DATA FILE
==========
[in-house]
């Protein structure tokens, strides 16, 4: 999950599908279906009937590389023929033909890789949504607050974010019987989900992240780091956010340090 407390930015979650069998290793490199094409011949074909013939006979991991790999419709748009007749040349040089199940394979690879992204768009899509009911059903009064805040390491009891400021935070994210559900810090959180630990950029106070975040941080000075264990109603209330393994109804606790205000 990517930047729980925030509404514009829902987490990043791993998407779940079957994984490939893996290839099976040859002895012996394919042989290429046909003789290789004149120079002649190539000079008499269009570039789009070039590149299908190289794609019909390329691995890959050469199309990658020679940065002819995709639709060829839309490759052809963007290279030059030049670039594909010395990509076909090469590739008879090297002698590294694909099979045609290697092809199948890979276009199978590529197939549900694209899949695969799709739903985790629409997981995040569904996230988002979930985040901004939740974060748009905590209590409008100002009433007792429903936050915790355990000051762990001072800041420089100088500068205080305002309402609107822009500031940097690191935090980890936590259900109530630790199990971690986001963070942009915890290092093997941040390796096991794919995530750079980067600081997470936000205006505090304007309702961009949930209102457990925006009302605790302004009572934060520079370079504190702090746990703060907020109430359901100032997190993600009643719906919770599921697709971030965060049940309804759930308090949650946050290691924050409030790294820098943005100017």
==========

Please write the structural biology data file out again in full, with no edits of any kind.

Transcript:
[in-house]
């Protein structure tokens, strides 16, 4: 999950599908279906009937590389023929033909890789949504607050974010019987989900992240780091956010340090 407390930015979650069998290793490199094409011949074909013939006979991991790999419709748009007749040349040089199940394979690879992204768009899509009911059903009064805040390491009891400021935070994210559900810090959180630990950029106070975040941080000075264990109603209330393994109804606790205000 990517930047729980925030509404514009829902987490990043791993998407779940079957994984490939893996290839099976040859002895012996394919042989290429046909003789290789004149120079002649190539000079008499269009570039789009070039590149299908190289794609019909390329691995890959050469199309990658020679940065002819995709639709060829839309490759052809963007290279030059030049670039594909010395990509076909090469590739008879090297002698590294694909099979045609290697092809199948890979276009199978590529197939549900694209899949695969799709739903985790629409997981995040569904996230988002979930985040901004939740974060748009905590209590409008100002009433007792429903936050915790355990000051762990001072800041420089100088500068205080305002309402609107822009500031940097690191935090980890936590259900109530630790199990971690986001963070942009915890290092093997941040390796096991794919995530750079980067600081997470936000205006505090304007309702961009949930209102457990925006009302605790302004009572934060520079370079504190702090746990703060907020109430359901100032997190993600009643719906919770599921697709971030965060049940309804759930308090949650946050290691924050409030790294820098943005100017």